Are Ergothioneine Levels in Blood Associated with Chronic Peripheral Neuropathy in Colorectal Cancer Patients Who Underwent Chemotherapy?

Renate M. Winkels, Lieve Van Brakel, Harm Van Baar, Robert B. Beelman, Fränzel J.B. Van Duijnhoven, Anne Geijsen, Henk K. Van Halteren, Bibi M.E. Hansson, John P. Richie, Dongxiao Sun, Evertine Wesselink, Moniek Van Zutphen, Ellen Kampman, Dieuwertje E. Kok

Research output: Contribution to journalArticleAcademicpeer-review

Abstract

Objective: Chronic Chemotherapy-Induced Peripheral Neuropathy (CIPN) is highly prevalent among colorectal cancer (CRC) patients. Ergothioneine (ET)–a dietary antioxidant -protected against CIPN in experimental models, but human studies are lacking. We explored whether whole blood ET levels were associated with chronic peripheral neuropathy among CRC patients who had completed chemotherapy. Methods: At diagnosis, median ET-concentration in whole blood of 159 CRC patients was 10.2 μg/ml (7.2–15.8). Patients completed questionnaires on peripheral neuropathy 6 months after completion of chemotherapy. We calculated prevalence ratios (PR) to assess associations of ET-concentrations and prevalence of peripheral neuropathy and used linear regression to assess associations with severity of peripheral neuropathy. Results: Prevalence of total and sensory peripheral neuropathy were both 81%. Higher ET-concentrations tended to be associated with lower prevalence of total and sensory peripheral neuropathy, but not statistically significant (highest versus lowest tertile of ET: PR = 0.93(0.78, 1.11) for total neuropathy, and PR = 0.84(0.70, 1.02) for sensory neuropathy). ET-concentrations were not associated with severity of neuropathy. Conclusion: Statistically significant associations were not observed, possibly because of limited sample size. Although data may putatively suggest higher levels of ET to be associated with a lower prevalence of neuropathy, analyses should be repeated in larger populations with larger variability in ET-concentrations.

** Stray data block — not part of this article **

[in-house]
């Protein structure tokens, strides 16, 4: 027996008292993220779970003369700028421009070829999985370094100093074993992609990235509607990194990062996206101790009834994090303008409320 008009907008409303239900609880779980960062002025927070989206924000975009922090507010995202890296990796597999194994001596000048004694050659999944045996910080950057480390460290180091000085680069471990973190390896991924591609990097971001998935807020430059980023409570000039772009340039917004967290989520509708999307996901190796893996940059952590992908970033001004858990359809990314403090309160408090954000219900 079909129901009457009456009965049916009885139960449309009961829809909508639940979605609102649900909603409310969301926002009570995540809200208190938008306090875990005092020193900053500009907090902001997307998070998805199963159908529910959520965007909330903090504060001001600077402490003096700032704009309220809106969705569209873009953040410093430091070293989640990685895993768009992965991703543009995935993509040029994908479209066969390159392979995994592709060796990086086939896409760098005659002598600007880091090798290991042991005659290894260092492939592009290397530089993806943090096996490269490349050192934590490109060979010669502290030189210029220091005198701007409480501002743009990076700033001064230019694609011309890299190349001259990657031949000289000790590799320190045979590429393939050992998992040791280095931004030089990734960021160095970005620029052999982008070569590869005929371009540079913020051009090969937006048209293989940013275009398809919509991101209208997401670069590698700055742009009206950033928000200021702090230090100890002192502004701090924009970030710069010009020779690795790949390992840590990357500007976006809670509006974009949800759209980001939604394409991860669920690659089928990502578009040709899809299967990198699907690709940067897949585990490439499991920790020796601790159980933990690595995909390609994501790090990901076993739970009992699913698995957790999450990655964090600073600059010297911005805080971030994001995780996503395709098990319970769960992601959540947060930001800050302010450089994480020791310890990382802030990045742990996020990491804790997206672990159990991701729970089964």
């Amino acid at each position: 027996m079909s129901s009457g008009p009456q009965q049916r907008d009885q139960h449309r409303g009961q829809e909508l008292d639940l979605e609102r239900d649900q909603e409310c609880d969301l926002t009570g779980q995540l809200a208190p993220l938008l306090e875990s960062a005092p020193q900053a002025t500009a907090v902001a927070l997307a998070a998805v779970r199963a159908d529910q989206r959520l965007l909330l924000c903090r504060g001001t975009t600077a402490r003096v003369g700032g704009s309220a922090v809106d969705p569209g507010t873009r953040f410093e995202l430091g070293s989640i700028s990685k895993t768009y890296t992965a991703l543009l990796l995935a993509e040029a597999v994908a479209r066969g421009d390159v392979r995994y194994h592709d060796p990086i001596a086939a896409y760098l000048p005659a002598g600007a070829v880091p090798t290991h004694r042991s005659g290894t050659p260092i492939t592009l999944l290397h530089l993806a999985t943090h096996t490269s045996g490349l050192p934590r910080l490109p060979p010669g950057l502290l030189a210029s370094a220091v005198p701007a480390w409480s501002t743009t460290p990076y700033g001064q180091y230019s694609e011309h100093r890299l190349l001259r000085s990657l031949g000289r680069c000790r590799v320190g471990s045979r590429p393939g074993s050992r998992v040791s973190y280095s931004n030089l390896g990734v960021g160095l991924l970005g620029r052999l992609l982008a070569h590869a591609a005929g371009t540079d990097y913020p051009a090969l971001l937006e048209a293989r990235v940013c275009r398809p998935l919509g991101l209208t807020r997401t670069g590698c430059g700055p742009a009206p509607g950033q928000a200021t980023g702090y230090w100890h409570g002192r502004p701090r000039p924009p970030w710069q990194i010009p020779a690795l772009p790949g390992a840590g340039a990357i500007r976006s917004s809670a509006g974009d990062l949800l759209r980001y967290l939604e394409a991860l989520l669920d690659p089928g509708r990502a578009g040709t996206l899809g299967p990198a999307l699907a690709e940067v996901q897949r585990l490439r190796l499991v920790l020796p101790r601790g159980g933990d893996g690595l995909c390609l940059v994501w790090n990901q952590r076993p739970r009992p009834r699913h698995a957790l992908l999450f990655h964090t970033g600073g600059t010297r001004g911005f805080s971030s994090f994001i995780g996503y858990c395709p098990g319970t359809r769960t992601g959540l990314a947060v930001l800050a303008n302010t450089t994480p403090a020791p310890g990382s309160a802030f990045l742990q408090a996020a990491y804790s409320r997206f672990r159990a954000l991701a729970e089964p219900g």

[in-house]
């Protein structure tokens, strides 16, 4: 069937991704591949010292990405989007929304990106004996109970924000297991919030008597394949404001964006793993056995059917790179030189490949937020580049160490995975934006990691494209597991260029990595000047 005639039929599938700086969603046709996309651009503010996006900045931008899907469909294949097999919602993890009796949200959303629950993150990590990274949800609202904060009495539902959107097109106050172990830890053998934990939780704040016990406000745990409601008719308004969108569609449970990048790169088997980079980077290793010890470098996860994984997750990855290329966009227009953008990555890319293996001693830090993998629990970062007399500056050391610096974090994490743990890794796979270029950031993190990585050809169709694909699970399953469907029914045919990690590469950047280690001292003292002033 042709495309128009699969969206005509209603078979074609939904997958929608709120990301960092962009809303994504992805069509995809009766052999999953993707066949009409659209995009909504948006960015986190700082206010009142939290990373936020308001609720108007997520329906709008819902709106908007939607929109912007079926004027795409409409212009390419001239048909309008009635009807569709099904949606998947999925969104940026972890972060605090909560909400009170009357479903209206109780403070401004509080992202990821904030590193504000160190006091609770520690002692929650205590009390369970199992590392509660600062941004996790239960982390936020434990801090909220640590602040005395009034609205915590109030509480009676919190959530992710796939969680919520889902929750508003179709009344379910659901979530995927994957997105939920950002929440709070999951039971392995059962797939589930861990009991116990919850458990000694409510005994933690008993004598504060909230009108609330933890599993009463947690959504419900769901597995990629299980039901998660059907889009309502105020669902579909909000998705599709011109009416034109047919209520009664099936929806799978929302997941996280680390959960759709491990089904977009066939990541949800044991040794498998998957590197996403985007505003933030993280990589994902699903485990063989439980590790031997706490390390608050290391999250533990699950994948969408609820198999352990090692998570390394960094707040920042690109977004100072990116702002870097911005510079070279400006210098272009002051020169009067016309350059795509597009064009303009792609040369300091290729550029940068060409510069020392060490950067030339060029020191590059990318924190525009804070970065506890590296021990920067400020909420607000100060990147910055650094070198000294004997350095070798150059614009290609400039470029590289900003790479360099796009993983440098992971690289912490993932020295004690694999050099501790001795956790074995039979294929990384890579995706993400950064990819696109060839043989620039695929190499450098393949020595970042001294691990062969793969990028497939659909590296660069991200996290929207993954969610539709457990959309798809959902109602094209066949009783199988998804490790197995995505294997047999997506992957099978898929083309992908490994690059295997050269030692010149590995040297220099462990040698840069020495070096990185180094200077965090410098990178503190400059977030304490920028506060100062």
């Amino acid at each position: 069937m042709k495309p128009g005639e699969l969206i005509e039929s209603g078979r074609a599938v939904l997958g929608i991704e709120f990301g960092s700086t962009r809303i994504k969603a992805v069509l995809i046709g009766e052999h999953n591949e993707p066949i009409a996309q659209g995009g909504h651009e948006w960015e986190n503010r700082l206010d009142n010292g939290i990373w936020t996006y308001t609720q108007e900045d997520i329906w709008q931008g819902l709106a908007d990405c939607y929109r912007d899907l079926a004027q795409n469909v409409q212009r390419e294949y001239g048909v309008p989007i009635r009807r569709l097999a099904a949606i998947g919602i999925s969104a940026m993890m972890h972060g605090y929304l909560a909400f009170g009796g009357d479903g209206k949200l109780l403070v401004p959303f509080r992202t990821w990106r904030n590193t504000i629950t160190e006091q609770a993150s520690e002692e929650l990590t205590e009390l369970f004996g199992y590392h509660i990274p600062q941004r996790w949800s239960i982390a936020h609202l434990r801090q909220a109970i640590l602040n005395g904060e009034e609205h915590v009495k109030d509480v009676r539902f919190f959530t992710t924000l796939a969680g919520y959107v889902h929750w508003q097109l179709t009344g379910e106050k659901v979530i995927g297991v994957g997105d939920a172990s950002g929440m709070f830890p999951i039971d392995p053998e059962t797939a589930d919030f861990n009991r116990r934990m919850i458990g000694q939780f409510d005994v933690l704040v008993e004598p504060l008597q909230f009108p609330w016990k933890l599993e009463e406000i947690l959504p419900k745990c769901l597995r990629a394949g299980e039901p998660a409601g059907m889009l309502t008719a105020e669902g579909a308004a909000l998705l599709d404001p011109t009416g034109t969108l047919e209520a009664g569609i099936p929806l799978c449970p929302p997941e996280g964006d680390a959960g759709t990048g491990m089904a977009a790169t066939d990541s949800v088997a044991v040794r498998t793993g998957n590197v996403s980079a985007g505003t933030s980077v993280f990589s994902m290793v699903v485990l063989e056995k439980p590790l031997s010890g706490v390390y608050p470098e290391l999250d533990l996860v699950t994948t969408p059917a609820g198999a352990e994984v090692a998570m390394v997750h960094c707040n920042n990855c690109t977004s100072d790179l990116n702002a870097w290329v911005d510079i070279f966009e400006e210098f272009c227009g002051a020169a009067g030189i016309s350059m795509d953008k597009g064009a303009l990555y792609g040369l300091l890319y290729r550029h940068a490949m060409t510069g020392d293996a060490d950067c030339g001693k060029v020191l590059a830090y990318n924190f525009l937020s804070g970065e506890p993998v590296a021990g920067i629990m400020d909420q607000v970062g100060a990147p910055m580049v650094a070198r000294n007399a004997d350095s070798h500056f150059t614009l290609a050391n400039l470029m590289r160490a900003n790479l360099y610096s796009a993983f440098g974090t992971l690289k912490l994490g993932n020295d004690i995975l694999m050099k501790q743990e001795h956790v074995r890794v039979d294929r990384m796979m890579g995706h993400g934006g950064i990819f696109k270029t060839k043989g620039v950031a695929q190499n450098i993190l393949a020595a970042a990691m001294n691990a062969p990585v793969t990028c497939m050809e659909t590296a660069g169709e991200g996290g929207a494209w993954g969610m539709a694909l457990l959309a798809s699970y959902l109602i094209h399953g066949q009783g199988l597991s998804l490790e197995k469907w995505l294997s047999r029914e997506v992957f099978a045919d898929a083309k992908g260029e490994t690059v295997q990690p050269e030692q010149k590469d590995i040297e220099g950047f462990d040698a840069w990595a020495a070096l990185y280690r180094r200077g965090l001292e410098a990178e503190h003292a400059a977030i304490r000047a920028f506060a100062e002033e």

LanguageEnglish
JournalNutrition and Cancer
DOIs
Publication statusE-pub ahead of print - 12 Jul 2019

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Ergothioneine
Peripheral Nervous System Diseases
Colorectal Neoplasms
Drug Therapy
Sample Size
Linear Models
Theoretical Models
Antioxidants

Cite this

@article{ab059685f3634b5498d6067d39832562,
title = "Are Ergothioneine Levels in Blood Associated with Chronic Peripheral Neuropathy in Colorectal Cancer Patients Who Underwent Chemotherapy?",